The Spanish government approved today a controversial change to the Coastal law of 1998, condoning the presence of homes built on public coastal lands for another 75 years. The homes had been destined to be demolished on the basis of the previous legislation. The plan for the law - opposed by environmental groups - was illustrated by the government's second ranking leader and spokesperson, Soraya Sanz de Santamaria, at the end of a cabinet meeting Friday. The reform would make it so that structures built less than 100 meters from the sea could not be razed for the next 50 years; it would give consent to the government to suspend agreements with municipalities against the legislation; it would establish four-year concessions for beach bars called ''chiringuitos'', and modify the administrative boundary of the public domain.
According to the government, the changes ''will better protect the coast from urban planning excesses, generate more economic activity and be an effective tool to protect the coast, ensuring security for citizens and businesses.'' The reform is strongly opposed by ecological and environmental protection organizations, according to which an extension of concessions for 75 years will bring severe environmental damage. They also charge that the legal changes amount to amnesty for construction.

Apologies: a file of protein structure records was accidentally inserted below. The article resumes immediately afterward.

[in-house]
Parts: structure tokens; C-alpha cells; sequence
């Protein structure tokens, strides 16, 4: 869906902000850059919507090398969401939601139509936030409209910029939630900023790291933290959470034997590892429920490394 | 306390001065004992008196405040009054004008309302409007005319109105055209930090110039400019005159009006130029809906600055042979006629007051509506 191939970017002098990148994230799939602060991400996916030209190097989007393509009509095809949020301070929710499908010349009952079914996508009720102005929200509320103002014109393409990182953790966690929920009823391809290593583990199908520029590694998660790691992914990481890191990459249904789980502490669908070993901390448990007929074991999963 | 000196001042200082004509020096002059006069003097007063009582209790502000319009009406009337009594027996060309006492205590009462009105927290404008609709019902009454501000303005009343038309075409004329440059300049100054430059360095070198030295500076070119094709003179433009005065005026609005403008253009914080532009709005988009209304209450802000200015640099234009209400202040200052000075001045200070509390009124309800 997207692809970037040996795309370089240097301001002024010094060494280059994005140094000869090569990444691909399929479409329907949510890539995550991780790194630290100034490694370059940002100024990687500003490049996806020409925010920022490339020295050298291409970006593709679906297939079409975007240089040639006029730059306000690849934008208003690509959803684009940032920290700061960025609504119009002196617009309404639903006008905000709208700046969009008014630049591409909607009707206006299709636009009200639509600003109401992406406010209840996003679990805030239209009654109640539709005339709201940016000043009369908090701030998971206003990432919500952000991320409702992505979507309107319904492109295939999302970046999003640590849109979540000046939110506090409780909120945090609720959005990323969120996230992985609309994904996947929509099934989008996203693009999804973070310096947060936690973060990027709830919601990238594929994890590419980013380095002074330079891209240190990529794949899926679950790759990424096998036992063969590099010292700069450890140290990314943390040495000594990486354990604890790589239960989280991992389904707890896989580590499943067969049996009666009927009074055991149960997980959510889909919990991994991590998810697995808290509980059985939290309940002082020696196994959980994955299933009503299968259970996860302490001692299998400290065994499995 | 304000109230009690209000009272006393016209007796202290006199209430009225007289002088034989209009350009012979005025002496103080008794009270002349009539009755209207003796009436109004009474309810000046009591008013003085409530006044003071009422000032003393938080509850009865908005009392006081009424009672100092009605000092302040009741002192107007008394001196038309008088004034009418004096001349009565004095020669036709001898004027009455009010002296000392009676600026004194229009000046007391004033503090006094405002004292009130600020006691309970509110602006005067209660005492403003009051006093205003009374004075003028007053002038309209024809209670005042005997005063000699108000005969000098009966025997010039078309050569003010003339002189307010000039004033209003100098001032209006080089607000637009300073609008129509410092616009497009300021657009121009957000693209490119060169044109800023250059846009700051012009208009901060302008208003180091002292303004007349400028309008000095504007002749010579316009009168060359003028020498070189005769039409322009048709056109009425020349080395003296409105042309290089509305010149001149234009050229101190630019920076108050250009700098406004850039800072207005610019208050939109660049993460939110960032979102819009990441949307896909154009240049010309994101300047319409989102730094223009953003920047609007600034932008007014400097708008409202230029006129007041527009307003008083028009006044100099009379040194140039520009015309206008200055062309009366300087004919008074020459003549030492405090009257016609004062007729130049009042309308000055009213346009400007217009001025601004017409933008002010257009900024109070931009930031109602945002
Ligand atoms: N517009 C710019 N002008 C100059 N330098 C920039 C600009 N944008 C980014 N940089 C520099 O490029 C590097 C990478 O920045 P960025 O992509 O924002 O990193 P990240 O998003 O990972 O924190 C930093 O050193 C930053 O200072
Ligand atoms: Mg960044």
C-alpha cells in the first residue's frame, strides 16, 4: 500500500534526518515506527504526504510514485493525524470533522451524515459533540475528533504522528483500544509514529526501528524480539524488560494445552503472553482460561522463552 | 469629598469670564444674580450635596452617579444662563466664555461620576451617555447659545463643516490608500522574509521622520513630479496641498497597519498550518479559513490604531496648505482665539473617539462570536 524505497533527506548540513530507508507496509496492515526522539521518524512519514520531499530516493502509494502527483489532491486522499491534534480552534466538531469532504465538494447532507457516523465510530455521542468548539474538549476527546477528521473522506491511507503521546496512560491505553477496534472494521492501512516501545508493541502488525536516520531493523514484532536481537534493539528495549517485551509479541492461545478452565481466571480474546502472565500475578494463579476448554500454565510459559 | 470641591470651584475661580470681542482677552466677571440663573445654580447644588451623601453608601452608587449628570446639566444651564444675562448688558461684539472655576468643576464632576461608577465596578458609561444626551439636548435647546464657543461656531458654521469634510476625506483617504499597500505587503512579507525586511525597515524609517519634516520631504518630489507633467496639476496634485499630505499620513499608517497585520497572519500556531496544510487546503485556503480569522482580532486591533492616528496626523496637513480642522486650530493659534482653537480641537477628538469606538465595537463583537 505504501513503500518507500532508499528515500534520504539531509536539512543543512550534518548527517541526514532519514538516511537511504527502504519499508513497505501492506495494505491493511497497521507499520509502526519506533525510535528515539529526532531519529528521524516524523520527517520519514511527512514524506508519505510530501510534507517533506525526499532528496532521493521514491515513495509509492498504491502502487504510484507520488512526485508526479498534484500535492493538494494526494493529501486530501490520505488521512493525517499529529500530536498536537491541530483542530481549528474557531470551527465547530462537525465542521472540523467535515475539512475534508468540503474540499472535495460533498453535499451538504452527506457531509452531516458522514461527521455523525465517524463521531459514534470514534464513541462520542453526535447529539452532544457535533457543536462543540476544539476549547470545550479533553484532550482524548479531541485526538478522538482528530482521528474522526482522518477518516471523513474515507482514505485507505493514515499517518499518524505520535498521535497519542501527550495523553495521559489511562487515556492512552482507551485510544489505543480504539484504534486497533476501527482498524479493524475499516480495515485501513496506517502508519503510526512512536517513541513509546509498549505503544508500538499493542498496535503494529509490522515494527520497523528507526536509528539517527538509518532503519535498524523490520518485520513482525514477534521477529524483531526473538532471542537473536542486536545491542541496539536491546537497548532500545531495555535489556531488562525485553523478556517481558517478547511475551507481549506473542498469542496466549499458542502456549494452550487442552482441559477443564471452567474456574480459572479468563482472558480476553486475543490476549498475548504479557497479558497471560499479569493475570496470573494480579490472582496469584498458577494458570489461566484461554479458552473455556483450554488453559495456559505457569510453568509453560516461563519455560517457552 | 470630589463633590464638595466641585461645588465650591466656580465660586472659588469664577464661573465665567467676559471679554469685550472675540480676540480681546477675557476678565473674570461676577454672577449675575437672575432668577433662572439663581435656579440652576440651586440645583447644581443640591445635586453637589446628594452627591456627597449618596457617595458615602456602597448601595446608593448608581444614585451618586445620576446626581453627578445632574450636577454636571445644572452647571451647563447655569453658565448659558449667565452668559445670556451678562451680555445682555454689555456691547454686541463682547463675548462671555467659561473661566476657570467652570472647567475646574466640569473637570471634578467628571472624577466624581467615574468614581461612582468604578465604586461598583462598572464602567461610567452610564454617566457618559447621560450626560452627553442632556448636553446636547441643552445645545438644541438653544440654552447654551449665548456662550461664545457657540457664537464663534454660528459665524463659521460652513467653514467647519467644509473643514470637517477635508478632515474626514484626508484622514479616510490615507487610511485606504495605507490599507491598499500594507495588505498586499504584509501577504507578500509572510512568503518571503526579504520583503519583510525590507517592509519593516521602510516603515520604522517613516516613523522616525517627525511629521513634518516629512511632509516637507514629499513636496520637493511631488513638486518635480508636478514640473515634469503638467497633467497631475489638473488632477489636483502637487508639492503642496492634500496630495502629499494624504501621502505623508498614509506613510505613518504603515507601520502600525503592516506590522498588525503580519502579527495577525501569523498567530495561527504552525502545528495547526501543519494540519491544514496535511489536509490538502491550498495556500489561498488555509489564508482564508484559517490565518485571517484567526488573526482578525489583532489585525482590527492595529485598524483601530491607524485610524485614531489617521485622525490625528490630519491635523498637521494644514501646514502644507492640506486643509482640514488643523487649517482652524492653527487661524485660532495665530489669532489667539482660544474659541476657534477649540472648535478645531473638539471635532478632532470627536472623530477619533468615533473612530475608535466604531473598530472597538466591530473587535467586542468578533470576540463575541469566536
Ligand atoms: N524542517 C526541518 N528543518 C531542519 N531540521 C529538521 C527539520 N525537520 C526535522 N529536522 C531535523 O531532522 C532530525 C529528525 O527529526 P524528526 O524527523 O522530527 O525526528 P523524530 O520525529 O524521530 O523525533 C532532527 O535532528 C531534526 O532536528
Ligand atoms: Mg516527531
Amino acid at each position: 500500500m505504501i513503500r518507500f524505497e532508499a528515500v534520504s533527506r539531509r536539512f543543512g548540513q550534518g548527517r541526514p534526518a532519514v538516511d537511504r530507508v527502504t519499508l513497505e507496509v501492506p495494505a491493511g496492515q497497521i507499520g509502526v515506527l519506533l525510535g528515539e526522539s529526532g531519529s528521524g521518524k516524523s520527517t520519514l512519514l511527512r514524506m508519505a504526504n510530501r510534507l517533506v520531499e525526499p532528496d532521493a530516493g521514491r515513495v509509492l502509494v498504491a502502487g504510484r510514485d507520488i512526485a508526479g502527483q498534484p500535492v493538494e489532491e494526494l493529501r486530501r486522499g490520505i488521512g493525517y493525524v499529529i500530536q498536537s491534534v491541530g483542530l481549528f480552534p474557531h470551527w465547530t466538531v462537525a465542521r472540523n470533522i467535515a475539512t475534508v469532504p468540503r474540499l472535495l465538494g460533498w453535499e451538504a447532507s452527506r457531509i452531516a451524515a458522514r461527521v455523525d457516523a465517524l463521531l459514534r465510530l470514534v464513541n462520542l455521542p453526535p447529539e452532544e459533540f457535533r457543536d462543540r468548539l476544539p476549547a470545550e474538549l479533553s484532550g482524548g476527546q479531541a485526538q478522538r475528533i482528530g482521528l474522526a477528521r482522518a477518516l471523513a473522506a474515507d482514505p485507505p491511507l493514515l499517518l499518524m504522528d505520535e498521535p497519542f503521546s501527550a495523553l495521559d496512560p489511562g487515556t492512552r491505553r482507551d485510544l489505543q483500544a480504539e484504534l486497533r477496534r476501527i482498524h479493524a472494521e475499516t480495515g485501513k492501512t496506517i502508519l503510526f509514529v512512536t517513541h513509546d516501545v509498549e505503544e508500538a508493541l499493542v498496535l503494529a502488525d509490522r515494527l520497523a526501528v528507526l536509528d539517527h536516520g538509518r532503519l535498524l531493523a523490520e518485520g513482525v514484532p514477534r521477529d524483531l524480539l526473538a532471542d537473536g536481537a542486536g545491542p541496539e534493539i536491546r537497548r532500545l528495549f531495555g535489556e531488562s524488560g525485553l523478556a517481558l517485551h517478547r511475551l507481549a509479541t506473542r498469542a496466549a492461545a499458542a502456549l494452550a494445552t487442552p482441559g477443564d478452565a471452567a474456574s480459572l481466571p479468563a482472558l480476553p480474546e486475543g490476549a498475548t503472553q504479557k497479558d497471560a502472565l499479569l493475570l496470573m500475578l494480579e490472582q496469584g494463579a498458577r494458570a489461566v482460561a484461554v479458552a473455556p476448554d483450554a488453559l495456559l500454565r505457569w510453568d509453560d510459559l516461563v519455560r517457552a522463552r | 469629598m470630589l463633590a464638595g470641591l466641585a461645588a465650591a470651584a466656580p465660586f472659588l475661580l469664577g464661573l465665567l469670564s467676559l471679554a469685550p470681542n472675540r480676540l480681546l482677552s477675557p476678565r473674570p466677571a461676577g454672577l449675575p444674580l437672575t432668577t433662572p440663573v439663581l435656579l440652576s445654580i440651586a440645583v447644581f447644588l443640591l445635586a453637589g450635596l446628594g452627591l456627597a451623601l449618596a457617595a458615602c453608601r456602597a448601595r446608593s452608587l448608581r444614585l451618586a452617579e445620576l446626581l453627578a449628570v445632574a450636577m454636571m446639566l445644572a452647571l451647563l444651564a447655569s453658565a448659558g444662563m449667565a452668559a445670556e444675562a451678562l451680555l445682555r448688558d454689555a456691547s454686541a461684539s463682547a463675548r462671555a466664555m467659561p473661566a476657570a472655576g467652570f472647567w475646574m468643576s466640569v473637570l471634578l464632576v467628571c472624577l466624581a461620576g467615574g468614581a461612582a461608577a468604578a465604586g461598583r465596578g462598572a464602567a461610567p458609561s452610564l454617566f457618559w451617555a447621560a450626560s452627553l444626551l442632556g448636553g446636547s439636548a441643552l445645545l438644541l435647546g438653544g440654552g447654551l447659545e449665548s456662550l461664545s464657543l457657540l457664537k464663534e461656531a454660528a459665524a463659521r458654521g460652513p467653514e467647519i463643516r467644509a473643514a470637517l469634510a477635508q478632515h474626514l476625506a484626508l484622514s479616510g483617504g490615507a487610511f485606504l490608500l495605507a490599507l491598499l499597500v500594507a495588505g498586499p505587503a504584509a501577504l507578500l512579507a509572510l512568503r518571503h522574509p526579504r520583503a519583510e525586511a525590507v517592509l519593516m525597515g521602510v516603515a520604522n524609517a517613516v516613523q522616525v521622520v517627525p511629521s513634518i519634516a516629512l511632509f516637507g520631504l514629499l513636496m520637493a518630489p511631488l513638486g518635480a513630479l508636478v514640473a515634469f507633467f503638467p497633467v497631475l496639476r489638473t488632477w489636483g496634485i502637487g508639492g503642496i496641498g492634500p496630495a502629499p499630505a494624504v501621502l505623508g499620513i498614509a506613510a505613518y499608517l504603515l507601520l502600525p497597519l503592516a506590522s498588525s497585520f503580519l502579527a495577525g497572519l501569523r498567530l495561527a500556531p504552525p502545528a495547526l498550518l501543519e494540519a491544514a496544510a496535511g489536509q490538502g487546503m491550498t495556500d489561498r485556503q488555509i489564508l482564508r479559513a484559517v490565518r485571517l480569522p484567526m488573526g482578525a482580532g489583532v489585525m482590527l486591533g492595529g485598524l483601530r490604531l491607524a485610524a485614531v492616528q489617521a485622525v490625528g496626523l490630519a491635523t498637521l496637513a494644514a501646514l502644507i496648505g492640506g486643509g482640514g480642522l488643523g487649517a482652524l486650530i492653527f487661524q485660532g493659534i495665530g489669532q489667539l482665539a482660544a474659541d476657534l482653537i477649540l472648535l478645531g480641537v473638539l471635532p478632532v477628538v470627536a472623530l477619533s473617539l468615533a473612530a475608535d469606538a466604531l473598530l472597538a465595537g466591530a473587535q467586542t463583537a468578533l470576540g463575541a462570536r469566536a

There are currently 10,000 homes built on public land, according to figures from the Spanish Ministry of Agriculture and Environment, most of which were erected prior to the Coastal Law of 1998. On at least 1,100 of these, the concession to remain is due to expire in 2018, forcing them to face demolition.
In addition, there are 23,000 non-residential structures on Spanish coastal land, including bars, restaurants and industrial buildings, that ''generate an elevated employment volume'' that the new reforms aim to save. The new norm will also modify beach use, with a zoning regime that differentiates between urban tracts, tracts contiguous with urbanized soil and tracts that are natural, near protected and rural soils. The latter should see ''a higher level of protection than those currently enforced.''